Take the 2-minute tour ×
English Language & Usage Stack Exchange is a question and answer site for linguists, etymologists, and serious English language enthusiasts. It's 100% free, no registration required.

Possible Duplicate:
Which day does “next Tuesday” refer to?

Suppose today is Tuesday. What do last Monday, this Monday and next Monday mean?

share|improve this question
add comment

marked as duplicate by jimreed, FumbleFingers, Will Hunting, Matt Эллен, Jim Feb 6 '12 at 19:36

This question has been asked before and already has an answer. If those answers do not fully address your question, please ask a new question.

2 Answers

up vote 2 down vote accepted

Let's analyze this Monday first.

I saw him this Monday.

Obviously, the speaker means yesterday.

I have a meeting with him scheduled for this Monday.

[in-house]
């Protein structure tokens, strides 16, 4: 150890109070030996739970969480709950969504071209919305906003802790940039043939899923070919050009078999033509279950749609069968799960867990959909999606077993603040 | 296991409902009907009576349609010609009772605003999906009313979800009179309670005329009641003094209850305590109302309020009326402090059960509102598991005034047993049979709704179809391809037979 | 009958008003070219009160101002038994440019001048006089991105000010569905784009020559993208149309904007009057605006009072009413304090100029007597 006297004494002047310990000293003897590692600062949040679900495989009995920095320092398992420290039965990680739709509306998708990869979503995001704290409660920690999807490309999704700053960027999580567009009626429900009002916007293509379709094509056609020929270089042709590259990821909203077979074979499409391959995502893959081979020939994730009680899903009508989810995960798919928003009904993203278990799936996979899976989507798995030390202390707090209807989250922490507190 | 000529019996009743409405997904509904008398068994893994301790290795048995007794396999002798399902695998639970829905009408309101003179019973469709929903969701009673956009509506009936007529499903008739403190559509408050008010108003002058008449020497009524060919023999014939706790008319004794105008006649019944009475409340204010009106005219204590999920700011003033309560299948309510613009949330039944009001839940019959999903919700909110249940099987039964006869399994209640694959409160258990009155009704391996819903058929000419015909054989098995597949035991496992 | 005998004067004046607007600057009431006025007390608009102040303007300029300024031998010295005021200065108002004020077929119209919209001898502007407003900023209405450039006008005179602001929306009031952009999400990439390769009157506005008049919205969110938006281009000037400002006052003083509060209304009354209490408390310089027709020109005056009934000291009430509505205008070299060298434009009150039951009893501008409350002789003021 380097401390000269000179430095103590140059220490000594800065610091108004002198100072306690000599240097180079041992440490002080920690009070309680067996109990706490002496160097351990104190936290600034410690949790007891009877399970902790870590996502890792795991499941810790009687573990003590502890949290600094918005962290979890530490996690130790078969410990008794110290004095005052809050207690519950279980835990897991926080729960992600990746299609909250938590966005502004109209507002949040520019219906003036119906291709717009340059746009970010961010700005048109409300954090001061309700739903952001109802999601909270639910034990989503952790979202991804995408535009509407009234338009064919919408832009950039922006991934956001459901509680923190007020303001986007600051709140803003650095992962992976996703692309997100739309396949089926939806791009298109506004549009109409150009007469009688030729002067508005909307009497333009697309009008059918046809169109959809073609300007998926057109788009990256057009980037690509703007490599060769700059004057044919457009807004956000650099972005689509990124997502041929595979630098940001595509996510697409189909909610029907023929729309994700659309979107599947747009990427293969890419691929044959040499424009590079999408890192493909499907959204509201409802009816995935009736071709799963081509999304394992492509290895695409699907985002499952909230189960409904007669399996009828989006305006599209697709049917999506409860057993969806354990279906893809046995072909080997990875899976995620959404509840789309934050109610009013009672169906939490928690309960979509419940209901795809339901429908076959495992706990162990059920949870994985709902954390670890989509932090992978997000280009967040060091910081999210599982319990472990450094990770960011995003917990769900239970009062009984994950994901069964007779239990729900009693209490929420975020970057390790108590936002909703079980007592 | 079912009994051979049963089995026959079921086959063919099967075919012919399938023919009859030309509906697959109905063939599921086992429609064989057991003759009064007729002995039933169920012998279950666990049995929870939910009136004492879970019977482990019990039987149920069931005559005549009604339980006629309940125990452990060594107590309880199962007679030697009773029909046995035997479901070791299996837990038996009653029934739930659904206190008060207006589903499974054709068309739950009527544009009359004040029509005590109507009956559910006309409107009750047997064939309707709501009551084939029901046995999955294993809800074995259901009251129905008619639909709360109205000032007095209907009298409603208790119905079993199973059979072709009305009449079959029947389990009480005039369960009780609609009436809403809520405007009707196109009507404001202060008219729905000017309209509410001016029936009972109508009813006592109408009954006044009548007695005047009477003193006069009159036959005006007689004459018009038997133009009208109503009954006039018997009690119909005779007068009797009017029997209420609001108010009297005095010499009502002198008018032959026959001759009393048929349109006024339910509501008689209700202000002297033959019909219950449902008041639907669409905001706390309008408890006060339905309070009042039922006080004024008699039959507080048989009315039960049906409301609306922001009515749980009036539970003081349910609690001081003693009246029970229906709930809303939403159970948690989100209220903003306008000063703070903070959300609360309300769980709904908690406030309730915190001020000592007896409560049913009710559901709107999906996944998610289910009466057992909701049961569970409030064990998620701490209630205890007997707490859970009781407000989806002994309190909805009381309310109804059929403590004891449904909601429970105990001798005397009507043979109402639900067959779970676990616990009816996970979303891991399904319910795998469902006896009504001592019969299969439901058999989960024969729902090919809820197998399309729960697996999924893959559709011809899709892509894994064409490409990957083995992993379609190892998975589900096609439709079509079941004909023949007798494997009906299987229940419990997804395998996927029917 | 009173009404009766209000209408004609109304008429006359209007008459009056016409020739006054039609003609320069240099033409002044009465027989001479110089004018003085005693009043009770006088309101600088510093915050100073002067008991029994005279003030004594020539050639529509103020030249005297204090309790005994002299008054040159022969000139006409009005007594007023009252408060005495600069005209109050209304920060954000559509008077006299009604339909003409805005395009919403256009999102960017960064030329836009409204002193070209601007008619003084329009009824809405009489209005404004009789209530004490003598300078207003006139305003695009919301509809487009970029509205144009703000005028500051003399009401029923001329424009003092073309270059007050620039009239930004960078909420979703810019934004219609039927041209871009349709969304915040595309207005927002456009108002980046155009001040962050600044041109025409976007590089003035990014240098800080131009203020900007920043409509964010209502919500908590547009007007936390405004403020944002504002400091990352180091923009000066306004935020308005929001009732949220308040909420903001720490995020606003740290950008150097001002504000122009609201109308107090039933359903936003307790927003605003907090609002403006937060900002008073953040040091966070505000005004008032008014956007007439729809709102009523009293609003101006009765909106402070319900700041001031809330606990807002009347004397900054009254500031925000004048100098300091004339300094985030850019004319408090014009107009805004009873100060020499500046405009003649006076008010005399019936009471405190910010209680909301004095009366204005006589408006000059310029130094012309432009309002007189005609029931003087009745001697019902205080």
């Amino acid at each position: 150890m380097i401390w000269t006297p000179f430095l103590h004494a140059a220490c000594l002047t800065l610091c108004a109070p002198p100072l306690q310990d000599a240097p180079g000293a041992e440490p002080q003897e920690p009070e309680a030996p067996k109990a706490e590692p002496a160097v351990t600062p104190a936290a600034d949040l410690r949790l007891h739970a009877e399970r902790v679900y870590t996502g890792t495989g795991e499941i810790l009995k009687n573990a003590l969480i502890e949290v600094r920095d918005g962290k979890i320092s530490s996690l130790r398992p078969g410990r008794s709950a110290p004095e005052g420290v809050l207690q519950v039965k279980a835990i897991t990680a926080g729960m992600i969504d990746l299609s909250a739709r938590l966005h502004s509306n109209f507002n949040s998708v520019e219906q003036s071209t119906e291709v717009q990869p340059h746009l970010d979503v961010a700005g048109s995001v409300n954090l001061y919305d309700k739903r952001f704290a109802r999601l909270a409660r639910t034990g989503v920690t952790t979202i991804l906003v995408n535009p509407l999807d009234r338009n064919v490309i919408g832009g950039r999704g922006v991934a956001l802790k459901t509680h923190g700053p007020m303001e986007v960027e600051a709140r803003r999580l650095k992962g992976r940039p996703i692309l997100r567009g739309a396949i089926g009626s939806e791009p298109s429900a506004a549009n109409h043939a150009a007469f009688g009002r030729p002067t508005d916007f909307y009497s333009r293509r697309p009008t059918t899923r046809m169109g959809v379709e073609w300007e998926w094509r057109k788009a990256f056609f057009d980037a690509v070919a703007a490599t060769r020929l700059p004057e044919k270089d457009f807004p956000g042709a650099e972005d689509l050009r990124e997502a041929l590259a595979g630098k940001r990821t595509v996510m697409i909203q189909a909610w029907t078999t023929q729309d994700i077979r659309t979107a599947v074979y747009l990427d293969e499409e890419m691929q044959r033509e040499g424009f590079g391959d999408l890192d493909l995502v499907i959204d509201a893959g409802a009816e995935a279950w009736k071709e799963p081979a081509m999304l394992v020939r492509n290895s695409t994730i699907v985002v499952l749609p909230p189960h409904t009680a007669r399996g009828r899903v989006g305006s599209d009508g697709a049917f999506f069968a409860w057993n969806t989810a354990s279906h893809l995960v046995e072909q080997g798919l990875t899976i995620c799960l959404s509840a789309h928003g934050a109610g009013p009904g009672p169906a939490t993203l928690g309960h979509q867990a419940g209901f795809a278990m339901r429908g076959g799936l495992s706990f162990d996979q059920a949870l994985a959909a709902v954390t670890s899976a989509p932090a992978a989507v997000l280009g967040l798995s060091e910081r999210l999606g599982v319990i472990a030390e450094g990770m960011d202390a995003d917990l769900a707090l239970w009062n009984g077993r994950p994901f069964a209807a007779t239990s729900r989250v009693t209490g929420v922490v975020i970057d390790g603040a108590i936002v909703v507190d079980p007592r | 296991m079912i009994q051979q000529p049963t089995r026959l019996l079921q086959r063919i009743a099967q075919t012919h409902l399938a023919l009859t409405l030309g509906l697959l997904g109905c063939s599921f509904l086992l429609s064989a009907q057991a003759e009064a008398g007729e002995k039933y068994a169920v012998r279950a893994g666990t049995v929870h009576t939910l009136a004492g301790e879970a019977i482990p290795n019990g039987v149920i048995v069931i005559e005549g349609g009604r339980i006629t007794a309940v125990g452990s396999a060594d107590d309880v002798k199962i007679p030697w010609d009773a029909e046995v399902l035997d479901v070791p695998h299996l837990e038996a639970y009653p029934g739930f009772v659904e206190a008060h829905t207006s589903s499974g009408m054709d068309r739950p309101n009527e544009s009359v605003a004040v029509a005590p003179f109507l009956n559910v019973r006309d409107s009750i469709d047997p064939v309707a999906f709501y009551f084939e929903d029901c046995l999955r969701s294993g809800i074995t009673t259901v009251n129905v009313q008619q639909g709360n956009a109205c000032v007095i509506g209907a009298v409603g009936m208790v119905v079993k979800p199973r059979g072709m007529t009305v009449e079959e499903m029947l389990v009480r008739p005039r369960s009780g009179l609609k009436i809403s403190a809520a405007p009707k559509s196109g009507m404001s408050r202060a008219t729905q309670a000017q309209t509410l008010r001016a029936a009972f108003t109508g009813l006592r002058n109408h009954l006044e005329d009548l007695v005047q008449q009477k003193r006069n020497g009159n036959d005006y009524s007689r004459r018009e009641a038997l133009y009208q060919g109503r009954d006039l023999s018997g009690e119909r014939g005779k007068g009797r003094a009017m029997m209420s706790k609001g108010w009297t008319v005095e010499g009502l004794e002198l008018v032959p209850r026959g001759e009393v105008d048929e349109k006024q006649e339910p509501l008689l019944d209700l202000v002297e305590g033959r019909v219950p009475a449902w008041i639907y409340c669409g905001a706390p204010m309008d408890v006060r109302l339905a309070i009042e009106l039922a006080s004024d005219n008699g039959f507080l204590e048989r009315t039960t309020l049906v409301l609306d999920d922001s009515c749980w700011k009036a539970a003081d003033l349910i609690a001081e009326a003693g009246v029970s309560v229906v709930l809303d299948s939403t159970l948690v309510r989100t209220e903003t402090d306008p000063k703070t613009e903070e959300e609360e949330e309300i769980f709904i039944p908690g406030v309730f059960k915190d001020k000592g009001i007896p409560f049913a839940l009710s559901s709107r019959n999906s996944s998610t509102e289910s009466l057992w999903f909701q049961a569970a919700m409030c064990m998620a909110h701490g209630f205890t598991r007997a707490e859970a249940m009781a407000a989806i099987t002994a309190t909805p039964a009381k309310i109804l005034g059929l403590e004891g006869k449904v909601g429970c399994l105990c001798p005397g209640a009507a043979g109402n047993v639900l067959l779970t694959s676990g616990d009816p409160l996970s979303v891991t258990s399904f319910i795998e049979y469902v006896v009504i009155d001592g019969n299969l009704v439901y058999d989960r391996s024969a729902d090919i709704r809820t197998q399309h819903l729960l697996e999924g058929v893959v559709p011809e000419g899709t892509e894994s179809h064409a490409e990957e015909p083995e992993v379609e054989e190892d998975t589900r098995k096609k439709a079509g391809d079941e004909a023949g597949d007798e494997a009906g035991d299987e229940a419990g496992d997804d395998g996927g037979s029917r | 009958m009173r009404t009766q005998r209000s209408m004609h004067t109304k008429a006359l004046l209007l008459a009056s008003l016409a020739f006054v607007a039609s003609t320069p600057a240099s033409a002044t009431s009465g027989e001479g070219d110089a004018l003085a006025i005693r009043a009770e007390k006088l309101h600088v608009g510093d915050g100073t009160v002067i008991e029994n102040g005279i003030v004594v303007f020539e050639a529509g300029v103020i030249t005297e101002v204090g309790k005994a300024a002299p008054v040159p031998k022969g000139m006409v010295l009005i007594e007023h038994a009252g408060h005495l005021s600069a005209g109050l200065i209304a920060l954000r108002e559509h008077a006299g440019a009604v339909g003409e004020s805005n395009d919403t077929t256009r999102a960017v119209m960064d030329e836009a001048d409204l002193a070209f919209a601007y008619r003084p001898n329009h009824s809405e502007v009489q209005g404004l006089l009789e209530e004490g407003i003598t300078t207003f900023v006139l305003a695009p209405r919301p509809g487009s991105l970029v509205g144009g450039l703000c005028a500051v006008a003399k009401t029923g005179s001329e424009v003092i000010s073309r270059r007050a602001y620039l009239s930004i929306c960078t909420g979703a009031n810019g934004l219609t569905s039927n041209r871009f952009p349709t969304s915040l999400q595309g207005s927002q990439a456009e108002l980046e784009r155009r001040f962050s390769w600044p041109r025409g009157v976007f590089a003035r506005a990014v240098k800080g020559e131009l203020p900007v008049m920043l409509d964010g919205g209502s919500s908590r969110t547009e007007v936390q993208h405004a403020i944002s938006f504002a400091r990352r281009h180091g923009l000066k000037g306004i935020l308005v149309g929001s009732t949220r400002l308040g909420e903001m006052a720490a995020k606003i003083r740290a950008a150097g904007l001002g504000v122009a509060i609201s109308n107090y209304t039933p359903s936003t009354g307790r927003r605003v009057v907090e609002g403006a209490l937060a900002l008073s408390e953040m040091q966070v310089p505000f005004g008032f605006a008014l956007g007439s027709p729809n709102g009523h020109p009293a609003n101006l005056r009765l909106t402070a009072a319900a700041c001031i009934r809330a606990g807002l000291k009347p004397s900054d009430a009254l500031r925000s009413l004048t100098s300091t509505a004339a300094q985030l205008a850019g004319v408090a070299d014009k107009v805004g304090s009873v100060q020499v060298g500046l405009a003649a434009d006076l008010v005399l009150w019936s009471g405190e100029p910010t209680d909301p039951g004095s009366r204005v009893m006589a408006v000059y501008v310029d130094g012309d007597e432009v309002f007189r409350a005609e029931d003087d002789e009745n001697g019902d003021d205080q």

If it were Friday today, you'd be sure the speaker refers to the upcoming Monday. If it's Tuesday, you would think that too, but you might want to confirm the date to make sure the speaker hasn't mixed anything up. Why is that? I think that's because the next Monday is somewhat too distant from this Tuesday to be called this Monday.

Not let's look at next Monday.

I will see him next Monday.

Of course the speaker means the upcoming Monday. Now imagine it's Saturday or Sunday today. The same sentence should seem a bit strange. Of course, logically next Monday is the same upcoming Monday, but again, you might want to ask to specify what the person means just to make sure.

Similar considerations can be applied to last Monday.

Now, do I have any source to back up my answer? No, I do not. But does that matter? I'm pretty sure a lot of people would understand different things when hearing the ambiguous this, last, or next Monday. So, even if there were a strict rule (which I doubt there is) what good would it be if the terms are still ambiguous? Language is not mathematics, it's very ambiguous.

share|improve this answer
add comment

English has only tenuous rules for this kind of expression; i.e, it varies a lot from day to day and from speaker to speaker.

For details, consult "Time", Ch. 3 from Fillmore's 1973 Deixis Lectures.

share|improve this answer
add comment

Not the answer you're looking for? Browse other questions tagged or ask your own question.